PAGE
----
“I feel guilty that ‘Rosemary’s Baby’ led to ‘The Exorcist,’ ‘The Omen,’” he told The Los Angeles Times in 2002. “A whole generation has been exposed, has more belief in Satan. I don’t believe in Satan. And I feel that the strong fundamentalism we have would not be as strong if there hadn’t been so many of these books.”
“Of course,” Mr. Levin added, “I didn’t send back any of the royalty checks.”
Ira Levin is no more.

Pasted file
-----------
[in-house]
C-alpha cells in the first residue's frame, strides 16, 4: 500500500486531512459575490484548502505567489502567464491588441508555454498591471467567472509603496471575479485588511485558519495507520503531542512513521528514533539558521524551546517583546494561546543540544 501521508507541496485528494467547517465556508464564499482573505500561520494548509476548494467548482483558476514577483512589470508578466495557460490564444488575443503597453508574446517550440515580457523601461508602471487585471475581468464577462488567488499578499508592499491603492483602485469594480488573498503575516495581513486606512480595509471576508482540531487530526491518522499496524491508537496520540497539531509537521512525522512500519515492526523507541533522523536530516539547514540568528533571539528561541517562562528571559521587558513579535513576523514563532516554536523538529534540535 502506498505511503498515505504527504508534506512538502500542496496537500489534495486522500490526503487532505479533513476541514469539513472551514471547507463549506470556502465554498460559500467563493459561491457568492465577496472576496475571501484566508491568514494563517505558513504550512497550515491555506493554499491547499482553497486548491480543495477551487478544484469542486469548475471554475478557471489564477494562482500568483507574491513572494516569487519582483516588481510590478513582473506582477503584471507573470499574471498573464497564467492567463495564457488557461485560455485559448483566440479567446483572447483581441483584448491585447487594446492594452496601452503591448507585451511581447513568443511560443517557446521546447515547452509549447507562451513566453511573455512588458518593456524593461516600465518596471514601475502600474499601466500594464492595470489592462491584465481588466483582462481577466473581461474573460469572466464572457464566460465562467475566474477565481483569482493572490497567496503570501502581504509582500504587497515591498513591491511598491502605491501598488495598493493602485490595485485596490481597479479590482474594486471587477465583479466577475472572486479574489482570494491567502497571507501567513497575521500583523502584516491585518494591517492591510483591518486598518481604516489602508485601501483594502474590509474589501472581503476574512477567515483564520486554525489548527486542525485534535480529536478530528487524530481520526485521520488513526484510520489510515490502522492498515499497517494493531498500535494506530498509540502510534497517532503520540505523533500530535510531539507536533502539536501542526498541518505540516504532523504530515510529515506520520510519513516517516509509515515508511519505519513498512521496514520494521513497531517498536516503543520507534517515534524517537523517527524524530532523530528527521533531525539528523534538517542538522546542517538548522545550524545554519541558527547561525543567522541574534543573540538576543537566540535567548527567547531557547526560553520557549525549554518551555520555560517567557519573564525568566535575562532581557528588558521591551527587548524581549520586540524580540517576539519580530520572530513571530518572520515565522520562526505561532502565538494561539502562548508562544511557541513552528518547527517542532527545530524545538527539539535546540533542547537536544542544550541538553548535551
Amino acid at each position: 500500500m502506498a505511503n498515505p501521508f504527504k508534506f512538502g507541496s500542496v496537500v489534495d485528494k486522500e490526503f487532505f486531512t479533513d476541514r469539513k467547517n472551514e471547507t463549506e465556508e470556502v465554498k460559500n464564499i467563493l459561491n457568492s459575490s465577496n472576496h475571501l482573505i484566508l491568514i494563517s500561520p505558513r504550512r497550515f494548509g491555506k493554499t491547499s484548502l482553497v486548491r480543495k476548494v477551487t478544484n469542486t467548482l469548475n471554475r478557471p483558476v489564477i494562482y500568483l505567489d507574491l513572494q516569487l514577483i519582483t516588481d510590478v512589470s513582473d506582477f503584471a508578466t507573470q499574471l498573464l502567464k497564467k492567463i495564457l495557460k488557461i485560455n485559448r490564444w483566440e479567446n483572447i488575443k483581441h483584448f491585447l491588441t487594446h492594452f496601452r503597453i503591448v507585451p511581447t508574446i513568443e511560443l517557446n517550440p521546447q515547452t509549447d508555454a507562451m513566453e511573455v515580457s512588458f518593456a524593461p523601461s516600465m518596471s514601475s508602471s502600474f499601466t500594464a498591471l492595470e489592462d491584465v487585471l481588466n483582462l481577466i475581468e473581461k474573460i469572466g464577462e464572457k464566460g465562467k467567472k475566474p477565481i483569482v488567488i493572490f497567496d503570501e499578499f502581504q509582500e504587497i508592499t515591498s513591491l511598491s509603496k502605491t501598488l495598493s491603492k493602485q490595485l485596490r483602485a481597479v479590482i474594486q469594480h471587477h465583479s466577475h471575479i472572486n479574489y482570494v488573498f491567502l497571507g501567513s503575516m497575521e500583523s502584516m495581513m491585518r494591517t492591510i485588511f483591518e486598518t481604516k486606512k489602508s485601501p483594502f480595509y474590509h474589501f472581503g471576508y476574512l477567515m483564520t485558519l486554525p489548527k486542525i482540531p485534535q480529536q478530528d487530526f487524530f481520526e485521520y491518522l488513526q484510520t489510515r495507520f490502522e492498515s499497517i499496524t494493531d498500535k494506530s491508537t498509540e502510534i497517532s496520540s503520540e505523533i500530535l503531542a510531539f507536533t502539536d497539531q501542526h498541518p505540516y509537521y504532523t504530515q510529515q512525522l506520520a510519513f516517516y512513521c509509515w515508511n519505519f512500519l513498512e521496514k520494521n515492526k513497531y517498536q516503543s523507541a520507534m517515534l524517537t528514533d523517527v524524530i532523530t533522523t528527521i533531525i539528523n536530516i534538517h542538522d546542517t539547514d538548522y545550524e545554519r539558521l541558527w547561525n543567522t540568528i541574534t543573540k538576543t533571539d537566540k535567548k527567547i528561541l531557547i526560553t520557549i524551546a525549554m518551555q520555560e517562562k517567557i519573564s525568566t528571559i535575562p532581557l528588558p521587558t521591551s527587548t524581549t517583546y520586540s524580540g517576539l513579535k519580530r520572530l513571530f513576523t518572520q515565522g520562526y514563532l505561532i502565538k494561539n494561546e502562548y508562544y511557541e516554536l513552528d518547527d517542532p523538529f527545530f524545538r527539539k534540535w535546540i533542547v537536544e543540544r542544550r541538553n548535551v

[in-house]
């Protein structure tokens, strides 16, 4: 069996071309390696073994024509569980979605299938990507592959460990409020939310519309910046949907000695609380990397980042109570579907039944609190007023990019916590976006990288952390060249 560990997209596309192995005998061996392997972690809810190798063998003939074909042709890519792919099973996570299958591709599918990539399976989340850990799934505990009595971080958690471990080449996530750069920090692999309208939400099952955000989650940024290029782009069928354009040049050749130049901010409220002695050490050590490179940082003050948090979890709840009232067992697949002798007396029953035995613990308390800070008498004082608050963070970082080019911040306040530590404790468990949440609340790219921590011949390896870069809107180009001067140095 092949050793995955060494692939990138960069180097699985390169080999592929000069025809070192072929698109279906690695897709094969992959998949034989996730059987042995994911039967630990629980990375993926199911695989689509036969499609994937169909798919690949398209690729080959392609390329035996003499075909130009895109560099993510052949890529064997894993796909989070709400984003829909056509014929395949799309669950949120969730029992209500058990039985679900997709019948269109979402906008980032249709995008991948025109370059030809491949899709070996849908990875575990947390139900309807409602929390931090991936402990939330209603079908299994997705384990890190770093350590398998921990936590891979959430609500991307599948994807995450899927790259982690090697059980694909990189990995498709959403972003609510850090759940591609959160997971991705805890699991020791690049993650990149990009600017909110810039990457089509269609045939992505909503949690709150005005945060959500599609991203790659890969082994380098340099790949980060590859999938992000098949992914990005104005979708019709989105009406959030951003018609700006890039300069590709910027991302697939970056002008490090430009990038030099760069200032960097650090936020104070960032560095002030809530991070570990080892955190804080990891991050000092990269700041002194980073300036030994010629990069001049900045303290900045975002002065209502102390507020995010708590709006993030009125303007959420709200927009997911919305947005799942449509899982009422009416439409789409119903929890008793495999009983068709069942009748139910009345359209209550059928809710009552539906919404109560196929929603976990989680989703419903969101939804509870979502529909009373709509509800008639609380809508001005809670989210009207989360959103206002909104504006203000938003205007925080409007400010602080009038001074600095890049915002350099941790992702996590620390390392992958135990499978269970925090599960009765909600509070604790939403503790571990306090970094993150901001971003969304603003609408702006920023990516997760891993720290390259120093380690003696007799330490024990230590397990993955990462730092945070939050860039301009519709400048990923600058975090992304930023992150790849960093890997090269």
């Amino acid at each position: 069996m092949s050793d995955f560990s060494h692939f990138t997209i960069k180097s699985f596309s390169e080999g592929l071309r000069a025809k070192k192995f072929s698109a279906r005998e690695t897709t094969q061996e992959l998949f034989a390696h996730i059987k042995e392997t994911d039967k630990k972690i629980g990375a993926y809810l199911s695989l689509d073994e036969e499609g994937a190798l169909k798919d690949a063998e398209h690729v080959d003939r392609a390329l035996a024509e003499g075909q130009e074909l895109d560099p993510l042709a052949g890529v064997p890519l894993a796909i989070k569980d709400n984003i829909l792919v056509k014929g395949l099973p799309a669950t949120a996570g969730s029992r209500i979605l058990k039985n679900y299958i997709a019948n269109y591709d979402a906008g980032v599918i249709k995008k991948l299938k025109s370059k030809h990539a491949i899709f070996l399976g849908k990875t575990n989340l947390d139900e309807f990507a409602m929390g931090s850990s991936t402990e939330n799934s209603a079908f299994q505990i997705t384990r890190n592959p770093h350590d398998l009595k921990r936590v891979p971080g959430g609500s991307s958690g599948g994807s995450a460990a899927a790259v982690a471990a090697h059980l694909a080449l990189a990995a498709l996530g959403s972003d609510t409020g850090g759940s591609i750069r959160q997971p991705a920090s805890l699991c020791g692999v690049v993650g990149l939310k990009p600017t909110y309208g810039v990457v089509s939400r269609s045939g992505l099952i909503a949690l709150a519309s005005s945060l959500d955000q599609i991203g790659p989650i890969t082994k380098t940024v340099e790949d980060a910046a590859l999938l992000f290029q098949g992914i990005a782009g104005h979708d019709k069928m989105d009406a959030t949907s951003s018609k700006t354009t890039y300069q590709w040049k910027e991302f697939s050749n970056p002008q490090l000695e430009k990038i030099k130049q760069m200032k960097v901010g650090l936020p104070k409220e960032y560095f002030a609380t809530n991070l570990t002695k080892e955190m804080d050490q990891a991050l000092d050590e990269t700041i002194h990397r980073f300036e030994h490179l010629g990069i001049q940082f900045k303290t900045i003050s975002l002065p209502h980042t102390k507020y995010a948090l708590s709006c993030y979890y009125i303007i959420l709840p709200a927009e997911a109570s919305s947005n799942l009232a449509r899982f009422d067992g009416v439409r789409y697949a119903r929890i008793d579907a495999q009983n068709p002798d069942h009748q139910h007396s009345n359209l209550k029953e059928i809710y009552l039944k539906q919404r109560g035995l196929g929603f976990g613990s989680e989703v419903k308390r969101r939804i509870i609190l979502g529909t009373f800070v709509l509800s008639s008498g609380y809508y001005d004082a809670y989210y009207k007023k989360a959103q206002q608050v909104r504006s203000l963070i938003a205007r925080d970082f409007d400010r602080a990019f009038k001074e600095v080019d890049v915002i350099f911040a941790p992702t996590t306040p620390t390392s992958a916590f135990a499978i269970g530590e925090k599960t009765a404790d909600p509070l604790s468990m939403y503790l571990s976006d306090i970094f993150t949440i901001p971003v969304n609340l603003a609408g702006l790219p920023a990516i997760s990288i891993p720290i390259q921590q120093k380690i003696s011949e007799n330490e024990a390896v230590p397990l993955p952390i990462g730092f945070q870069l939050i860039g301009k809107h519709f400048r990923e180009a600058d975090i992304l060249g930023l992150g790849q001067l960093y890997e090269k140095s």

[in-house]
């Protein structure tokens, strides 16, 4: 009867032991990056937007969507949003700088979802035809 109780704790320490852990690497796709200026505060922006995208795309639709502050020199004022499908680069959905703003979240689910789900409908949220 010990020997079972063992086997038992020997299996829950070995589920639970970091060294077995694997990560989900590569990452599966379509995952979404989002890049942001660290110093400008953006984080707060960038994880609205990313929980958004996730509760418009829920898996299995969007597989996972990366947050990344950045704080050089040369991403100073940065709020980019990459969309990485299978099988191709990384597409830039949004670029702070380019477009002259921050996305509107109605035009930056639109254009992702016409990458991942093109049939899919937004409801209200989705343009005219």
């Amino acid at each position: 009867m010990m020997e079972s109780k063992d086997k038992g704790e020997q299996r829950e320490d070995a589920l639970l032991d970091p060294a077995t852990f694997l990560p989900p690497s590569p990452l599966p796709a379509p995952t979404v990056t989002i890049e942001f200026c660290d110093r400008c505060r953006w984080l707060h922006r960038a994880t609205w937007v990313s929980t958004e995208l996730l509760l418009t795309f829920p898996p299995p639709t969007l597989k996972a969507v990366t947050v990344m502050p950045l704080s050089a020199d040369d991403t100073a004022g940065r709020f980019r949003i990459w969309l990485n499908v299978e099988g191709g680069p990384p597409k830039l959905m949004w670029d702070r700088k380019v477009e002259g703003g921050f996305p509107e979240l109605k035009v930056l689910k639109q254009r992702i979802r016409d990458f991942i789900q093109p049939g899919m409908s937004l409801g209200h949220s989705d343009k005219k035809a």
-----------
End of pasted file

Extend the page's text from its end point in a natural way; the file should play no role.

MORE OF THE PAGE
I rank him alongside Richard Matheson as a canny craftsman of unease. Without an especially notable prose style, or indeed any literary pretensions at all, he mined that lucrative point at which the populist and the primal merge, spinning out archetypal fears from the mundane stuff of contemporary life. It's no surprise that his books have made for so many popular film adaptations - to correct the cause-and-effect citation Levin wrongly proposes in the above quote, he seems to have sensed a deep vein of darkness running beneath the surface of his culture long before it became as overt as it is today.